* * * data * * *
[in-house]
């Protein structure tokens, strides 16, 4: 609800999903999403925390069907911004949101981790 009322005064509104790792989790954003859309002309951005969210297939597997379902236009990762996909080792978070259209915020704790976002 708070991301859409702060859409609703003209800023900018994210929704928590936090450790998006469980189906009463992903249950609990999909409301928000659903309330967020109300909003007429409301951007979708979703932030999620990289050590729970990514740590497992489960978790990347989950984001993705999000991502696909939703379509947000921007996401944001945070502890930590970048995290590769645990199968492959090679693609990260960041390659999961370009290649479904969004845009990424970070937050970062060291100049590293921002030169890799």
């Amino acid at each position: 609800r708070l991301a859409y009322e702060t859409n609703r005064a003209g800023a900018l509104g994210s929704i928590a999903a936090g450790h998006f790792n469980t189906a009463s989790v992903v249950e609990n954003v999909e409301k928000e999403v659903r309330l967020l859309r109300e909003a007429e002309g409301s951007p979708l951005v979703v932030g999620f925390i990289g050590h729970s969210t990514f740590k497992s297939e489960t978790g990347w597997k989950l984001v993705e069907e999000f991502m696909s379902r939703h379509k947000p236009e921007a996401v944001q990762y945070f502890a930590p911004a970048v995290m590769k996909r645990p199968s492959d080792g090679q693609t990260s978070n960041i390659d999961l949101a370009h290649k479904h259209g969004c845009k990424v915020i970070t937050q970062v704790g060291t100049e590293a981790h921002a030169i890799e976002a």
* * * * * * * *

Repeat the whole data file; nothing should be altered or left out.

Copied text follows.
[in-house]
């Protein structure tokens, strides 16, 4: 609800999903999403925390069907911004949101981790 009322005064509104790792989790954003859309002309951005969210297939597997379902236009990762996909080792978070259209915020704790976002 708070991301859409702060859409609703003209800023900018994210929704928590936090450790998006469980189906009463992903249950609990999909409301928000659903309330967020109300909003007429409301951007979708979703932030999620990289050590729970990514740590497992489960978790990347989950984001993705999000991502696909939703379509947000921007996401944001945070502890930590970048995290590769645990199968492959090679693609990260960041390659999961370009290649479904969004845009990424970070937050970062060291100049590293921002030169890799």
């Amino acid at each position: 609800r708070l991301a859409y009322e702060t859409n609703r005064a003209g800023a900018l509104g994210s929704i928590a999903a936090g450790h998006f790792n469980t189906a009463s989790v992903v249950e609990n954003v999909e409301k928000e999403v659903r309330l967020l859309r109300e909003a007429e002309g409301s951007p979708l951005v979703v932030g999620f925390i990289g050590h729970s969210t990514f740590k497992s297939e489960t978790g990347w597997k989950l984001v993705e069907e999000f991502m696909s379902r939703h379509k947000p236009e921007a996401v944001q990762y945070f502890a930590p911004a970048v995290m590769k996909r645990p199968s492959d080792g090679q693609t990260s978070n960041i390659d999961l949101a370009h290649k479904h259209g969004c845009k990424v915020i970070t937050q970062v704790g060291t100049e590293a981790h921002a030169i890799e976002a």